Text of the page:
If you have a mortgage, loan or credit card, you may have been mis sold PPI

You applied for a loan, but your lender insisted that you take out insurance cover against the inability to pay. This is Payment Protection Insurance, or PPI, an often-expensive cover that's meant to help you if you can't make your payments. In reality, this cover often proves to be useless when you need it. So have you been mis sold PPI you don't need or won't be able to use?

Payment Protection Insurance (PPI) is often sold alongside credit agreements and though it is meant to protect a borrower against the risk of being unable to make repayments in the event of unexpected circumstances such as an accident, sickness or unemployment, it frequently fails to do so.

If you've taken out a mortgage, a loan for a kitchen or a car, applied for a credit card or consolidated your debts, payment protection insurance will almost certainly have come into the equation.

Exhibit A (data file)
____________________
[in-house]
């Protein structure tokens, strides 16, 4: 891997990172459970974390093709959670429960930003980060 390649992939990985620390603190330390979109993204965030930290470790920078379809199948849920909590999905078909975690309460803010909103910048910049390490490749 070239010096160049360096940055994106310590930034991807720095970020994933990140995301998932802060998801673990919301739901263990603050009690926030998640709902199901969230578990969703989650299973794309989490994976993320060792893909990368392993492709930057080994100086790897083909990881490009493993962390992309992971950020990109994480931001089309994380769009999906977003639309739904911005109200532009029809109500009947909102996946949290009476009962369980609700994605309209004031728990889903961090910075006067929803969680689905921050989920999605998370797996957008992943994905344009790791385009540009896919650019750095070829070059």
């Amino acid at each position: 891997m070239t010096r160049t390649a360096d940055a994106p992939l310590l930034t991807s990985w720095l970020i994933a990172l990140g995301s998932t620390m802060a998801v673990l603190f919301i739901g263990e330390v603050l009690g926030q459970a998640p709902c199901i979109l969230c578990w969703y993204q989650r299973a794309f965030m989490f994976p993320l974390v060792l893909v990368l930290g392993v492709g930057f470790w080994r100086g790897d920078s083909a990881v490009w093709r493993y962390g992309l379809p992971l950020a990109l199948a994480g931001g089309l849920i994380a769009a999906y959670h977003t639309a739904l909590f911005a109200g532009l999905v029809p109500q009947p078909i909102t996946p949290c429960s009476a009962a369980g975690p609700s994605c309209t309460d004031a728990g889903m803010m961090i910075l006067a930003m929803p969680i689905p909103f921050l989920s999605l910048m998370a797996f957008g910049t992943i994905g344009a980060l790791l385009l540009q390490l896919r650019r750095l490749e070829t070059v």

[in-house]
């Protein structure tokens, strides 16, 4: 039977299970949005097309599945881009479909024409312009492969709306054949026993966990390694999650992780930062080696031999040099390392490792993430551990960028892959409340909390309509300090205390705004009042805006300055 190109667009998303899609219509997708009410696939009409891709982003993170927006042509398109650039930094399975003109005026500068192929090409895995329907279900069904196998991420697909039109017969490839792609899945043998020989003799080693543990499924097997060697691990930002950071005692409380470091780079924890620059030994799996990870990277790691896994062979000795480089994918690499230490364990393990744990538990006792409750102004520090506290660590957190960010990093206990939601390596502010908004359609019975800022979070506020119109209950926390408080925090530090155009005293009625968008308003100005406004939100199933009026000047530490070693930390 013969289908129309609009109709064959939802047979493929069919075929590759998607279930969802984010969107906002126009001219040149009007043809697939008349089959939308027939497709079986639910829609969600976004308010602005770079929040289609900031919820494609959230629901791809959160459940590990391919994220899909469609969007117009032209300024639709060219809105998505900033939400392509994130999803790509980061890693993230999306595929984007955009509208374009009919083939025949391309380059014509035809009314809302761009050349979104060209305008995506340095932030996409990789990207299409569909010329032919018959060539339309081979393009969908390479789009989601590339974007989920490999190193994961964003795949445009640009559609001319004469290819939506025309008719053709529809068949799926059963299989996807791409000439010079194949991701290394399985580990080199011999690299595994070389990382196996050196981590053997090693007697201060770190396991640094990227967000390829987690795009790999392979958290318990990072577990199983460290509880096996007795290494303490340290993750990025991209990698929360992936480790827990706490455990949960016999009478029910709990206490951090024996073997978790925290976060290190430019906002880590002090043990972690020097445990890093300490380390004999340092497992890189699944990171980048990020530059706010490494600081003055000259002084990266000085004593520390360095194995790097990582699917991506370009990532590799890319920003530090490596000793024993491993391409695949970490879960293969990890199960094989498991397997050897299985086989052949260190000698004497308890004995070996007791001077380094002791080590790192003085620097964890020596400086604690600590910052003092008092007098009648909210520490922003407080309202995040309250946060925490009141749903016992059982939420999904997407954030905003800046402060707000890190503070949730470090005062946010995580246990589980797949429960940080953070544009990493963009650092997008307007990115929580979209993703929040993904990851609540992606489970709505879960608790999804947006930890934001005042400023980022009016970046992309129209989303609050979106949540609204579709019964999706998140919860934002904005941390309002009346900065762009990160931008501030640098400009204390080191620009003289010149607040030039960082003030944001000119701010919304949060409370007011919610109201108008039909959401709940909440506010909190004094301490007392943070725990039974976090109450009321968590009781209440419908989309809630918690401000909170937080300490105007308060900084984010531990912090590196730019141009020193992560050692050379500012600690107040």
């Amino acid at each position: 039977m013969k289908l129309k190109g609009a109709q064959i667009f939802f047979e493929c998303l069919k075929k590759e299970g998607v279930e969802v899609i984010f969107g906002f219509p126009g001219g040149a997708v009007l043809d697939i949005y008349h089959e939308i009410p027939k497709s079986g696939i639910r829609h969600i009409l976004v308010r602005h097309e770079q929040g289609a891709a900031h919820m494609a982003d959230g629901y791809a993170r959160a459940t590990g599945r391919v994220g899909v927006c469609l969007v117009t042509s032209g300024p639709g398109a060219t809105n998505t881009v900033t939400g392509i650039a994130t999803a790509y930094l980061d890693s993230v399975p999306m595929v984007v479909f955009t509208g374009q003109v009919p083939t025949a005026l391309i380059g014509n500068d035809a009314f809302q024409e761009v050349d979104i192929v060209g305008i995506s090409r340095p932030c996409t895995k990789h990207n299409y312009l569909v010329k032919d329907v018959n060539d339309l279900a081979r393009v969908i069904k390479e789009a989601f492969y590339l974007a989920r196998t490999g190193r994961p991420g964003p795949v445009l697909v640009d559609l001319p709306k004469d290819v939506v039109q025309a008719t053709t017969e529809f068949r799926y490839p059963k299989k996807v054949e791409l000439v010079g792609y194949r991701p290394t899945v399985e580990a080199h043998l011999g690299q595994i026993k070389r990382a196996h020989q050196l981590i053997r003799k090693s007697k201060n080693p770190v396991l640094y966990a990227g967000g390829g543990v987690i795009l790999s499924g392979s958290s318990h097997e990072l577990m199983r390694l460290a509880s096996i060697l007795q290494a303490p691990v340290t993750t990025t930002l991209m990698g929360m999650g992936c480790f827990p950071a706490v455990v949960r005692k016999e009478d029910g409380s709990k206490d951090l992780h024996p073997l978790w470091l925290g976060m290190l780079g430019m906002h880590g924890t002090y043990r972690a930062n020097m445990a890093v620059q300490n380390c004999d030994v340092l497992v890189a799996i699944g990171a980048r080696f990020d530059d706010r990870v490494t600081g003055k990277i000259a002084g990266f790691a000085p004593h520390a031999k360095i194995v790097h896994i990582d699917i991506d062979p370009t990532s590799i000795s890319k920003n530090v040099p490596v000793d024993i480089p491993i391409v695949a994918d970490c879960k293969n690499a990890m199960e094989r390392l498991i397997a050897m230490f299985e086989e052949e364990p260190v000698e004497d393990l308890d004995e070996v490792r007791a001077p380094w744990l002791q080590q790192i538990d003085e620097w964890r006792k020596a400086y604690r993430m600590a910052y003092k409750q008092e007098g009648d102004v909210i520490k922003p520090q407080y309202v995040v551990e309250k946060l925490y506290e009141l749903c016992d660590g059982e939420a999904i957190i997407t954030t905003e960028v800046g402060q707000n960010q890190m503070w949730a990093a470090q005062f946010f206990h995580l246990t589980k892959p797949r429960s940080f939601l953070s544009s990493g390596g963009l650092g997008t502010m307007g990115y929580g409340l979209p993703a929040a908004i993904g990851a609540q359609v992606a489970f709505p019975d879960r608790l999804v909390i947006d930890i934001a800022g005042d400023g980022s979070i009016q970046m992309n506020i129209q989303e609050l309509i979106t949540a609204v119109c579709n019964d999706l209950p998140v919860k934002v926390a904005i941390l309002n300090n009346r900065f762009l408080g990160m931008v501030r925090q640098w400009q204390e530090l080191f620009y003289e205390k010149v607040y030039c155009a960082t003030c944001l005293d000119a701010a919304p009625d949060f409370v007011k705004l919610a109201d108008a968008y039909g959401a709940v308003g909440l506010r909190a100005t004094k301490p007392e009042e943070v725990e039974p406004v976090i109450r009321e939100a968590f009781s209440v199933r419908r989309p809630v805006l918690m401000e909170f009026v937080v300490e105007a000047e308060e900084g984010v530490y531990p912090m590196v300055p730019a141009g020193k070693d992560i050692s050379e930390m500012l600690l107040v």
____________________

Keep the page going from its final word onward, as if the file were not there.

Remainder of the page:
Of course, PPI can be a lifesaver for some people but government figures suggest they represent a tiny minority. Statistics reveal only 4% of people ever claim on their PPI policies and that one in four of these claimants is refused. Small print exclusions and administrative nightmares are usually to blame.

When you take out a loan, credit or store card, you're often expected to take out Payment Protection Insurance (PPI) at the same time. The policy is meant to cover the loan or card repayments if you become unable to afford them yourself due a change in your personal circumstances, such as illness, unemployment or because you have an accident.

Selling PPI is big business, with an estimated 20 million policies already in force and annual gross premiums in excess of £5 billion. Although it's supposed to give borrowers peace of mind, trying to draw on your PPI policy is more likely to give you sleepless nights.

Many policyholders find that they cannot make a successful claim on their policy because of exclusion clauses and administrative barriers. What's more, premiums for PPI policies can add anything from 13% to 56% (CAB research) or more to the total amount to be repaid on a loan agreement.

More worryingly, you might have Payment Protection Insurance and not even know about it. Some lenders automatically include payment protection insurance in the quotes they give for monthly loan repayments.

Mis Sold PPI